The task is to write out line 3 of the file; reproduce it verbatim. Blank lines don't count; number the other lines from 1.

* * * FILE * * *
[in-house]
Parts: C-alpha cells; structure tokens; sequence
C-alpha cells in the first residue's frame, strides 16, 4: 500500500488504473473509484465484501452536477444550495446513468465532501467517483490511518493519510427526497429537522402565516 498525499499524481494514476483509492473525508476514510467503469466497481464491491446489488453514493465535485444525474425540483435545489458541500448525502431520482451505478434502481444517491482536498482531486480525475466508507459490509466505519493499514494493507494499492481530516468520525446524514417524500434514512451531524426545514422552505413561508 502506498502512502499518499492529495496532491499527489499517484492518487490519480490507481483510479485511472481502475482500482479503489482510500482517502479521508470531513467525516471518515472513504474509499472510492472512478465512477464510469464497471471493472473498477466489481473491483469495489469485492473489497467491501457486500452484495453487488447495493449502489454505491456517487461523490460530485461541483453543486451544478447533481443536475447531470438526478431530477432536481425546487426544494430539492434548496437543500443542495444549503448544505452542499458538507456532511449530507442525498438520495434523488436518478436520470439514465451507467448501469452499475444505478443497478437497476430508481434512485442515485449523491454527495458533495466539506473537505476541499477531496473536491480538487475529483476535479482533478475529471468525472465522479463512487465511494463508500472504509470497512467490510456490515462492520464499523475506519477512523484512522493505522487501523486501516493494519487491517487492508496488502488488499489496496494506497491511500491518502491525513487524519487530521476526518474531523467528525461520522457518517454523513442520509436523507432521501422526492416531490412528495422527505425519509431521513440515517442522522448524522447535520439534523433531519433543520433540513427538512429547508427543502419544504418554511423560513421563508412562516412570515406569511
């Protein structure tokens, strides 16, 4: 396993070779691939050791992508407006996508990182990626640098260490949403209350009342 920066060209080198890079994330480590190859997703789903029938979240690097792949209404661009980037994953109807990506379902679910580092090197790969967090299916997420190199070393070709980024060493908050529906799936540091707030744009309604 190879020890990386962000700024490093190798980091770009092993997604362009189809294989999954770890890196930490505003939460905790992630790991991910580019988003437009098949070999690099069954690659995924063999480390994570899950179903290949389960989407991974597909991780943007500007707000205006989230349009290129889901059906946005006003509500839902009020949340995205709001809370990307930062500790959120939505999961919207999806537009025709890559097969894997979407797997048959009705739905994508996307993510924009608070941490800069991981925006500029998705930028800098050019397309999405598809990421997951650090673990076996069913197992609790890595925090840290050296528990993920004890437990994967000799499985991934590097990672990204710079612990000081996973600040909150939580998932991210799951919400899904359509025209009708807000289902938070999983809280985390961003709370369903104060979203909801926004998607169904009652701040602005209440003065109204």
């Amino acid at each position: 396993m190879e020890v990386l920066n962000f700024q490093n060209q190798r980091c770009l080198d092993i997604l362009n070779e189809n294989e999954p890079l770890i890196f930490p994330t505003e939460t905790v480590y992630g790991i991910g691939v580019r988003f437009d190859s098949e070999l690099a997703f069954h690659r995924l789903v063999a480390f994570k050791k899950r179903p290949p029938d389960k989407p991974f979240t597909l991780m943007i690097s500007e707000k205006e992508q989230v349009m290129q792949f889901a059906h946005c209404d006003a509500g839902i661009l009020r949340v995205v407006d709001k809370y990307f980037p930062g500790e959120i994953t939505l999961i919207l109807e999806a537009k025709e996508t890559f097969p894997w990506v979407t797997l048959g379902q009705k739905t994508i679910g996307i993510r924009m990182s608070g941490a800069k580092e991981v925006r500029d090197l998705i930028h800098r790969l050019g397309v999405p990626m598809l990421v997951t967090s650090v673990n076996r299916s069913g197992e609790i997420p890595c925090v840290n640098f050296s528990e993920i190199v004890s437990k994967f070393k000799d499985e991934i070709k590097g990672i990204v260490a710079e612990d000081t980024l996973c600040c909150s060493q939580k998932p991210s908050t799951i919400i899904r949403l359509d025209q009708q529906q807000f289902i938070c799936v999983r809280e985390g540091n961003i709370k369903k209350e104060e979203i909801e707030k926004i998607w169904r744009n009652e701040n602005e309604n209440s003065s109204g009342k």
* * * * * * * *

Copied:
C-alpha cells in the first residue's frame, strides 16, 4: 500500500488504473473509484465484501452536477444550495446513468465532501467517483490511518493519510427526497429537522402565516 498525499499524481494514476483509492473525508476514510467503469466497481464491491446489488453514493465535485444525474425540483435545489458541500448525502431520482451505478434502481444517491482536498482531486480525475466508507459490509466505519493499514494493507494499492481530516468520525446524514417524500434514512451531524426545514422552505413561508 502506498502512502499518499492529495496532491499527489499517484492518487490519480490507481483510479485511472481502475482500482479503489482510500482517502479521508470531513467525516471518515472513504474509499472510492472512478465512477464510469464497471471493472473498477466489481473491483469495489469485492473489497467491501457486500452484495453487488447495493449502489454505491456517487461523490460530485461541483453543486451544478447533481443536475447531470438526478431530477432536481425546487426544494430539492434548496437543500443542495444549503448544505452542499458538507456532511449530507442525498438520495434523488436518478436520470439514465451507467448501469452499475444505478443497478437497476430508481434512485442515485449523491454527495458533495466539506473537505476541499477531496473536491480538487475529483476535479482533478475529471468525472465522479463512487465511494463508500472504509470497512467490510456490515462492520464499523475506519477512523484512522493505522487501523486501516493494519487491517487492508496488502488488499489496496494506497491511500491518502491525513487524519487530521476526518474531523467528525461520522457518517454523513442520509436523507432521501422526492416531490412528495422527505425519509431521513440515517442522522448524522447535520439534523433531519433543520433540513427538512429547508427543502419544504418554511423560513421563508412562516412570515406569511